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Recently widowed after thirty-five years of marriage, Maude MacGinness steps aboard the Windjammer Cruise ship determined to make this Wedding Anniversary trip her last farewell to her husband’s memory. However, this time she travels alone. Her roommate would be a stranger instead of her life-time partner. Sharing her stateroom, a willowy Chinese gossipy teenager turns up with more luggage than royalty, its contents perpetually scattered about their shared quarters. In spite of this inconvenience, Maude is determined to make this trip, so struggles to be polite to this disruptive youngster. She concentrates on videographing the voyage for a proposed travel log that she plans to sell to the school system.
Knees nearly buckling from the unaccustomed heat of the tropics as it boiled over her, Maude MacGinness deisembarked the commercial airliner. Fighting the weight of her carry-on bag and the awkward, rigid, suitcase-sized camera case, she struggled to catch her breath in the humid air. Perspiration instantly dewed her upper lip and trickled down her temples. Her sunglasses slid down her nose. In exasperation she balanced her bag and shoved her glasses up.
The other passengers impatiently pushed and shoved while she paused briefly at the top of the debarkation steps waiting for those who had deplaned ahead of her to continue downward.
Maude forced her eyes to focus on the three-foot-high letters, “St. John’s--Antigua,” which shimmered in the intense sunlight. This was where she and Jim had started their honeymoon venture so long ago. She squinted against the brightness of the tropical sky and pulled her sun visor a little lower over her face.
The sharp corner of a briefcase jabbed into her ample form, throwing her off balance. She staggered against the railing, and glanced about with a caustic glare. The gentleman behind her winked and made a wry face. She took in his tousled shock of red hair, his knobby knees poking out obtrusively beneath his travel-wrinkled walking shorts. His clunky hiking boots and sagging boot socks. The impression was indelibly forbidding.
“Sorry,” he muttered, gracing her with a sheepish grin.
Maude forced a weak smile. “That’s all right,” she assured him.
Jostled from behind by the crush of passengers eager to escape the confines of the plane, he bumped against her again.
“I’m really sorry,” he muttered with embarrassment, levering himself upright.
She took a deep breath to control her irritation. Nothing is going to spoil my mood.
She’d come a long way to pay homage to the man she held dear in her heart.
The heat had everyone on edge, she realized. All she need do was to show a little restraint, and they’d all be through customs and onboard the ship before long.
Maude grimaced a weary smile again. As she shifted to make room for the unkempt man behind her, the corner of her camera case jabbed the woman ahead of her. The woman glowered.
“Oh! Forgive me!” Maude exclaimed, hugging the over-sized case closer to herself. That’s what happens when you stand in judgment of someone else, she thought. God has a way of showing you you’re no better.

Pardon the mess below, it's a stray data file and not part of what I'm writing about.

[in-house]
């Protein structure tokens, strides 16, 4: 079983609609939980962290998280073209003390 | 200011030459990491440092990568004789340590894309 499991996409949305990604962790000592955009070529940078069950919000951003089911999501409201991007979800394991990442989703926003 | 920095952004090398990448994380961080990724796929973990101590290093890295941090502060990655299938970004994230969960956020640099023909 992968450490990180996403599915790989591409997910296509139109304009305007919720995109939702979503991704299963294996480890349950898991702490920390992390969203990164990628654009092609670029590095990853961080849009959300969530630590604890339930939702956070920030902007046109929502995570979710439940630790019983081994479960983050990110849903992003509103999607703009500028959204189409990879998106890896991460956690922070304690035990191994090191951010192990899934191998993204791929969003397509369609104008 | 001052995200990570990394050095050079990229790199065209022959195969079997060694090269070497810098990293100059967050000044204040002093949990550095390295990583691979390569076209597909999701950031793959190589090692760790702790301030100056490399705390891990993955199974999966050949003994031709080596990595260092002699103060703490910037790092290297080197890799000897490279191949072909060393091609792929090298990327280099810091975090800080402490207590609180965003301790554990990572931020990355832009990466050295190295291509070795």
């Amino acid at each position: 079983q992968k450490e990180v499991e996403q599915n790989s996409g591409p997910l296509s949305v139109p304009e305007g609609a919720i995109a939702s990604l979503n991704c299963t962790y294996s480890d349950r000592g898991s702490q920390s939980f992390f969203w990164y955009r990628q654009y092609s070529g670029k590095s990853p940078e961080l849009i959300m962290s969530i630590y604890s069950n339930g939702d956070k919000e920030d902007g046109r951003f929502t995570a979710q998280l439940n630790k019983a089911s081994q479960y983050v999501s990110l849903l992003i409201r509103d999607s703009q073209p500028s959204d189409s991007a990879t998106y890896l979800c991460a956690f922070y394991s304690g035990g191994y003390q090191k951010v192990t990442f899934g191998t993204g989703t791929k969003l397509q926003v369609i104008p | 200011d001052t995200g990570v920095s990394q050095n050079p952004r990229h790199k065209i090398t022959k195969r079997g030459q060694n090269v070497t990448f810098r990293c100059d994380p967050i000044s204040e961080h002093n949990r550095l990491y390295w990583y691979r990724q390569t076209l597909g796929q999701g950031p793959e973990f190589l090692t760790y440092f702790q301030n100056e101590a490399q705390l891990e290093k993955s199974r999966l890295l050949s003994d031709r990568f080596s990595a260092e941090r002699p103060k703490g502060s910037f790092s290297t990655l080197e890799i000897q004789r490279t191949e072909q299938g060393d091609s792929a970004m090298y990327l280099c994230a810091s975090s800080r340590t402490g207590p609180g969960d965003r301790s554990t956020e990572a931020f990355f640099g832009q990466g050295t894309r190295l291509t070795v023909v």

The line of passengers finally moved again, and everyone took one more step downward. Finally reaching the tarmac, Maude felt the shimmering heat intensify. It radiated up against her body in waves, making her feel a bit light-headed.
The queue of passengers immediately picked up speed as they raced across the blacktop toward the airport buildings. Perspiration trickled down between Maude’s breasts as she huffed to keep pace with the stampeding crowd. Irritably she stanched the errant flow with a quick jab of her fingers.
The redheaded man trotted along beside her. “Why in the world are we running?” he gasped in her direction.
“It’s a universal failing?” she panted. “We sit patiently... for hours in our plane seats... but as soon... as we touch ground... we have the urge to charge off... like desperate lemmings.”
“Ain’t that the truth!” He grinned.
“We’ll just have to wait in line again,” she commented.
BIO: JoEllen Conger is not one writer, but two—a pair of twins who have shared their special mind-linking abilities since children. What one doesn’t think to add to a manuscript or story, the other does. They make quite a team. And as they matured and went their separate ways, writing was the one link that always kept them together. Each twin has her own area of expertise, but enjoying their collaboration efforts, they continue to write fiction in several genres and non-fiction articles and books in various topics.
BIO (1): Joan Ellen Powell lives in Santa Cruz, California with her younger daughter, son-in-law, and two granddaughters. She also writes under her married name, Joan C. Powell. Being a long-term member of her community, Joan Ellen is actively involved in many local organizations. She has been a member of Romance Writers of America since 1989, and has served as an officer of her local chapter many times. Over the years she has been called upon to judge RWA writing contests, critique or advise other writers, mentor and review pre-published galleys and published works. She finds it a fulfilling way to make new friends.
BIO (2) Joyce Ann Kennedy lives with her husband, and a yard full of wild birds, two small dogs, and a number of cats in the dessert heat of Bakersfield, California. She not only critiques manuscripts by mail, and served as a writing contest judge for RWA, she’s accepted a more recent job as submissions editor for a local cyber-magazine, while continuing to co-write romance, fantasy, and adventure tales with her twin sister. Although the twins live miles apart, thanks to e-mail, they are in constant communications.
Book Publisher: Wings e Press
No. of Pages: 304
Paper Weight (lb): 12.8
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